Wednesday, April 4, 2018

Sleepy Eyes of Death 6: Sword of Satan (1965)

Director: Kimiyoshi Yasuda
Notable Cast: Raizo Ichikawa, Michiko Saga, Machiko Hasegawa, Masako Aboshi, Noriko Hodaka, Kazuko Wakamatsu

“Tsurumatsu! Don’t close your eyes. This is what it means to be a kill each other!”

The Sleepy Eyes of Death franchise, by the time the third and fourth entry have hit, certainly found their formula where Kyoshiro, played time and time again by the impressive screen presence of Raizo Ichikawa, essentially stumbles into random conspiracies while on the road. For the sixth entry, titled Sword of Satan for perhaps only one reason that I will get into here in a minute, the film continues to pump out another adventure for our nihilistic hero...and that’s about it. The last couple of entries has seen the series pull back a little bit from the usual gimmicks and tonally that remains for this sixth one, but this is a film that is so bare bones in its narrative that it uses most of its second act to string together somewhat random sequences to keep things exciting. Considering the film runs at such an efficient pace that it only clocks in at a whopping 75 minutes, it’s hard to say that it wasn’t entertaining even if that’s about all it is. Sword of Satan doesn’t have quite the lasting effect that other entries into the series have and that’s perhaps its biggest flaw.

Granted, as mentioned, Sword of Satan is so quick on the draw of its entertainment, you would think that anything more than what’s on display here would be considered fluff. Immediately we find our anti-hero, Kyoshiro, in the arms of a woman desperate for shelter and wearing a strange Noh mask. Only a few minutes in and the film already is throwing him straight into the fire of a conspiracy on hand and this opening sequence kicks off the main narrative that features a young man in the process of being kidnapped to be the true heir to a clan who may be abolished if he isn’t found. Of course, despite his own selfish nature, Kyoshiro is quick point out the injustice and hypocrisy of the situation and launches on his quest to save the boy from a life he doesn’t want while leaving a heaping number of bodies in his wake in the process.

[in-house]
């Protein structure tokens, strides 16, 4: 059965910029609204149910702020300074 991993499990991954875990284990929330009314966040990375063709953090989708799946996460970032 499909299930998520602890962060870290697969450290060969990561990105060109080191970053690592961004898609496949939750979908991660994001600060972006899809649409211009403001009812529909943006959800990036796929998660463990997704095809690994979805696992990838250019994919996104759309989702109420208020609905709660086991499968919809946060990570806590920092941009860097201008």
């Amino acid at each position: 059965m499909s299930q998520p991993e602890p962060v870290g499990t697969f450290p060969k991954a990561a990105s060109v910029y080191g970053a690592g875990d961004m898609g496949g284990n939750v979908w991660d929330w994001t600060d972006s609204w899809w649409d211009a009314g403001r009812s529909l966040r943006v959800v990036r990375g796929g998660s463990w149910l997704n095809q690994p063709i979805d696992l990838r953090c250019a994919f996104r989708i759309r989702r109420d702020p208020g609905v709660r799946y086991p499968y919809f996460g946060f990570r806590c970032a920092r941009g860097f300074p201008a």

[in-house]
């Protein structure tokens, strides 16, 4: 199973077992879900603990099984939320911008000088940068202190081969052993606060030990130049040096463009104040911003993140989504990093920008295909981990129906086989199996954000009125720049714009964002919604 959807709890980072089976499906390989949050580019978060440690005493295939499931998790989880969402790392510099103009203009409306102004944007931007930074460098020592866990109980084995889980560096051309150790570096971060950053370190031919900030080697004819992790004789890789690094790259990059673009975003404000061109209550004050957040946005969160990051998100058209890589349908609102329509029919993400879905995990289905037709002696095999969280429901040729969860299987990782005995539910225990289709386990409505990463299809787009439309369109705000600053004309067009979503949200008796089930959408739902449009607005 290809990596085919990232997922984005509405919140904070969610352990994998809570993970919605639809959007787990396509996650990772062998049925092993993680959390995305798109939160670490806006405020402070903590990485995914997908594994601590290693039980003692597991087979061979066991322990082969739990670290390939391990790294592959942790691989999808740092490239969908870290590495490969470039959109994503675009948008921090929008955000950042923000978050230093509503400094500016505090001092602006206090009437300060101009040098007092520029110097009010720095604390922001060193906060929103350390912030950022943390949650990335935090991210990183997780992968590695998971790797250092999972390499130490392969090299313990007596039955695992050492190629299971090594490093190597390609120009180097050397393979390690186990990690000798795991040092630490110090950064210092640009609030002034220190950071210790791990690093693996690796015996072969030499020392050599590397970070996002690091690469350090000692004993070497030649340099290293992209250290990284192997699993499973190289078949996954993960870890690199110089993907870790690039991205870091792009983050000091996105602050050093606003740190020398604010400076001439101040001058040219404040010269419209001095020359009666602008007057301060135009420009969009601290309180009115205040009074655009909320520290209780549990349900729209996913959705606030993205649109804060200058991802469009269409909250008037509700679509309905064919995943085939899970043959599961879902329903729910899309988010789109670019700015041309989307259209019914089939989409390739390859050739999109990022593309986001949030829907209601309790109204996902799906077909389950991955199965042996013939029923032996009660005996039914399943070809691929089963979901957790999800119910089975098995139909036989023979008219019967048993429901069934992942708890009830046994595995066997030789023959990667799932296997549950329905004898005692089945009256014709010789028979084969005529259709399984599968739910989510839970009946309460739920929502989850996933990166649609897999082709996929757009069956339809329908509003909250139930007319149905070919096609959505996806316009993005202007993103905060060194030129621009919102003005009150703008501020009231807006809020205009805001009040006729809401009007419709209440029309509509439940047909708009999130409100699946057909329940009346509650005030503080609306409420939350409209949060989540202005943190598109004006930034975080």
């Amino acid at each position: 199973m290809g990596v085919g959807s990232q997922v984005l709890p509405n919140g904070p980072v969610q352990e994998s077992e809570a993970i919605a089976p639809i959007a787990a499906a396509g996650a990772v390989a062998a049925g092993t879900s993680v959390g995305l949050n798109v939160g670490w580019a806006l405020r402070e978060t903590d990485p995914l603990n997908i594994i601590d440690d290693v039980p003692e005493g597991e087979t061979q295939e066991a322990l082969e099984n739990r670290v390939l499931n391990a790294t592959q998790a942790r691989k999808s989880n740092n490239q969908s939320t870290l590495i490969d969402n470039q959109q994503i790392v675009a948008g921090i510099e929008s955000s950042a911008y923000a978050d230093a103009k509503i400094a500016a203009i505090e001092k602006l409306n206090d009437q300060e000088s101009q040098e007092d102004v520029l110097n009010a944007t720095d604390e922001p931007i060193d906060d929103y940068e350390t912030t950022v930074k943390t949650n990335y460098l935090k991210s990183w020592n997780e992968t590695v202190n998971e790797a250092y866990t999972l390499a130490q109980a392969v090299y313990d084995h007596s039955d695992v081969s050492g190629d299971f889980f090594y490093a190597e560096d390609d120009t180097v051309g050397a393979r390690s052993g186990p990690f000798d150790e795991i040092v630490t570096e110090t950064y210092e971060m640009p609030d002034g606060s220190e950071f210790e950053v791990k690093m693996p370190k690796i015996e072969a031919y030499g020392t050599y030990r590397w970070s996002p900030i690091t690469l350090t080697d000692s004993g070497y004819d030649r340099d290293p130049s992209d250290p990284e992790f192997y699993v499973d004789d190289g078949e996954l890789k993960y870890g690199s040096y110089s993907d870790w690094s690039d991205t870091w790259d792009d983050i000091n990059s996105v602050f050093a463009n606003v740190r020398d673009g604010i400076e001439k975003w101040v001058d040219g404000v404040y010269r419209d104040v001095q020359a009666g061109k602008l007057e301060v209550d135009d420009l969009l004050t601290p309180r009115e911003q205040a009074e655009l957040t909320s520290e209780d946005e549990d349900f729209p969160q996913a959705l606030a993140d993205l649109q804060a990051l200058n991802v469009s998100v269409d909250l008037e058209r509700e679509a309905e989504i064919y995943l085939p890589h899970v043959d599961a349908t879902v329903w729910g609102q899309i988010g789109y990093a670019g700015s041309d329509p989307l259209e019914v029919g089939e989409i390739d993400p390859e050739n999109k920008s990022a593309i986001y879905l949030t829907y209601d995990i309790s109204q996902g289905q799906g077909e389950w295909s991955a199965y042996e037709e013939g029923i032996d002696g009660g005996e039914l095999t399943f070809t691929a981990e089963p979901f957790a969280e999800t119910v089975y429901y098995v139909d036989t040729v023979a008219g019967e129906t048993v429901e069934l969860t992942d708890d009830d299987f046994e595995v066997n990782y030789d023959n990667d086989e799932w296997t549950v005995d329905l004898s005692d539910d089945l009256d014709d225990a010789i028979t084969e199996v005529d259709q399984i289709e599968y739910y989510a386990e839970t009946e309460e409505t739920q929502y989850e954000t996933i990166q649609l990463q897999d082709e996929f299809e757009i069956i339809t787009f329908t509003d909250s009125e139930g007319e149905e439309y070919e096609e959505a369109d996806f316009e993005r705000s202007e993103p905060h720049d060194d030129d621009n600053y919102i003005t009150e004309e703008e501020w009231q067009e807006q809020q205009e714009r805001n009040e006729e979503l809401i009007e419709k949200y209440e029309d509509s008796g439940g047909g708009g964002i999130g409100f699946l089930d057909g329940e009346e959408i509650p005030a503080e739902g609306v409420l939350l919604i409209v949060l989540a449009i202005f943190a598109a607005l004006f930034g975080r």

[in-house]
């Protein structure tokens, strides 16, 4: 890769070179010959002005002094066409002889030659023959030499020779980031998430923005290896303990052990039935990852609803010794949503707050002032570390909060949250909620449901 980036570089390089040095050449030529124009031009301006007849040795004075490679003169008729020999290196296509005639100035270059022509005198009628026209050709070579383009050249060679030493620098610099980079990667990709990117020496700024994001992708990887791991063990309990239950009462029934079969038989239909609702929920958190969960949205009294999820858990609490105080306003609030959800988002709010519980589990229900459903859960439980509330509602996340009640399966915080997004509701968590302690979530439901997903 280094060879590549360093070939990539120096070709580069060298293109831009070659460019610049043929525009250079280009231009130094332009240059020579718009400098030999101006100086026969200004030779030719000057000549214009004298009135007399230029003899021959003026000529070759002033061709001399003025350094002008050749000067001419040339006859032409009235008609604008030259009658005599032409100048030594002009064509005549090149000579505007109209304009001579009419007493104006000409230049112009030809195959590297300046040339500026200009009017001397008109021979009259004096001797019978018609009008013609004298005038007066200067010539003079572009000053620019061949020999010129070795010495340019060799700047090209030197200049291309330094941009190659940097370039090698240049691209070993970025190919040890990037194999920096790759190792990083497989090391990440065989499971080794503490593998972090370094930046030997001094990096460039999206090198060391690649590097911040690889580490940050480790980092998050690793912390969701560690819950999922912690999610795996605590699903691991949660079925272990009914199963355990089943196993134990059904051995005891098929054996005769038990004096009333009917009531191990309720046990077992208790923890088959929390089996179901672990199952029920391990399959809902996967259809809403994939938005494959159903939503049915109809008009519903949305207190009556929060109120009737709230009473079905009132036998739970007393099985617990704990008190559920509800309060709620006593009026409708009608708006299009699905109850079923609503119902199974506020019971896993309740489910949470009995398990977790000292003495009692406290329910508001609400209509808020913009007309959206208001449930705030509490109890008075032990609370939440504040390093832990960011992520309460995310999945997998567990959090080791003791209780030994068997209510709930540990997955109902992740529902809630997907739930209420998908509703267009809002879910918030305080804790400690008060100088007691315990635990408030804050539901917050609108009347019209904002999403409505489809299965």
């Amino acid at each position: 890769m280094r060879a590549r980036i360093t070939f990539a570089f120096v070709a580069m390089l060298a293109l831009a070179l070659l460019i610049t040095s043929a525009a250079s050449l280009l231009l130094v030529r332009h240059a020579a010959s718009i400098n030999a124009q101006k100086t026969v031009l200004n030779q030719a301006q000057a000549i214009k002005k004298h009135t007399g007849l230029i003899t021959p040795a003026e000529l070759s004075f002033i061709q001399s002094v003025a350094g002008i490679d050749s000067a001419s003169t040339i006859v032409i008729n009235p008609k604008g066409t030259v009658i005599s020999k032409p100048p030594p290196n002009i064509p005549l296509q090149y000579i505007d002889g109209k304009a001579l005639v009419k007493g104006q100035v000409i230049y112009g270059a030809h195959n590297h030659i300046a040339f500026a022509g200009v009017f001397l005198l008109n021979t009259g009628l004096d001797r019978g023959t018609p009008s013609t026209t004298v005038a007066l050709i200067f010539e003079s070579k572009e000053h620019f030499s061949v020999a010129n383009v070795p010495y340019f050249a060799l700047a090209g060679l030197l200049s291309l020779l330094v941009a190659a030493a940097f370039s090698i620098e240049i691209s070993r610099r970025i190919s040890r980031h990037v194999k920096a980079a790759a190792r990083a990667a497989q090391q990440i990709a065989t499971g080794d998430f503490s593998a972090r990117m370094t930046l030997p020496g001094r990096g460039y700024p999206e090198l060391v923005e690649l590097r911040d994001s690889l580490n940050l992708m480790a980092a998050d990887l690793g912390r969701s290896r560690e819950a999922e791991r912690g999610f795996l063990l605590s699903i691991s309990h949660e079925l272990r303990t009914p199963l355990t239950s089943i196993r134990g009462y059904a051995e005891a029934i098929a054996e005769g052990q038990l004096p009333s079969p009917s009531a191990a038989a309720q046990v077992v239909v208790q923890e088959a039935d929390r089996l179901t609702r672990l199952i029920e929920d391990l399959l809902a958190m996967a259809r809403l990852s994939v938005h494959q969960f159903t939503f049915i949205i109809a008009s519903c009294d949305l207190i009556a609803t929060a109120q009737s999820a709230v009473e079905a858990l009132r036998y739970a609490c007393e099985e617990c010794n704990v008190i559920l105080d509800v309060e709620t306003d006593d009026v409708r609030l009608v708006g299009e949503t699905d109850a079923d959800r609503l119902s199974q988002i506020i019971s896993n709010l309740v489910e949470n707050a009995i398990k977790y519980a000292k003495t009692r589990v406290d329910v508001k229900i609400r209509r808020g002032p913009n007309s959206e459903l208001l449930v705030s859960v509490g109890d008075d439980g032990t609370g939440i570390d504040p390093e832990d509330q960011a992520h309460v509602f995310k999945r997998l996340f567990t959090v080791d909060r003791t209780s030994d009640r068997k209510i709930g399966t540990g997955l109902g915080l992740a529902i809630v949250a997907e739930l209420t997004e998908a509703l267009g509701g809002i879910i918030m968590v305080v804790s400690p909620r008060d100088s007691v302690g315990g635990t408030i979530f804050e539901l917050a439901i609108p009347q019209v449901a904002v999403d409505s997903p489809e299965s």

This approach to the narrative that is quick to leap into each scene with little exploration of the tidbits of more interesting layers that occasionally show up - like the use of the Noh mask and its repeated arrival, does make it very fun to watch. Sword of Satan isn’t much into digging into the social constructs or class warfare that the series is known for (although that certainly comes into play as the kid hates samurai and refuses to be royalty and instead fights to be the best carpenter in Edo like the man who raised him) so just buckle yourself in and enjoy the ride. The action is dynamic and crisp, thanks to returning director Kimiyoshi Yasuda, and as always, the performances find that perfect balance of exploitative fun and dramatic heft. Even when the film is seemingly whipping around tangents, the visuals are strong and the sense of dramatic entertainment works. On this level, Sword of Satan is simply an enjoyable chanbara.

Of course, the second act is almost completely comprised of a series of strange gimmicky sequences that ultimately don’t add a lot to the narrative or the characters of the story on hand. Predominantly, there is one sequence where Kyoshiro is lead to a temple that is being used for a “black mass” and it comes off as rather awkward and out of place - although our hero’s dispatching of the evil priest clad in black and red certainly got a solid chuckle out of me. I’m guessing it’s this sequence that tends to be the most memorable for fans and the reason for the title, but really it feels like it’s placed in there for the sake of the visuals and for a sequence to set it apart from just being the usual chanbara film. There are quite a few random scenes in the second act like this, but this one stands out for being really out there.

However, despite its obvious flaws in narrative flow through the second act, it’s lacking emotional resonance for the characters, and a finale that seemingly wraps up much too quickly thanks to a deus ex machina, Sleepy Eyes of Death 6: Sword of Satan is still fun and quite enjoyable. It’s brisk with its pacing and there a few surprises on hand, including a character that’s related to one of the better characters in previous entries that steals a lot of the film, so there is entertainment to be found in the film. Don’t expect much more than that and Sword of Satan will leave fans satisfied. Not nearly one of the best of the Sleepy Eyes of Death series, but it’s also not a bad film either.

Written By Matt Reifschneider

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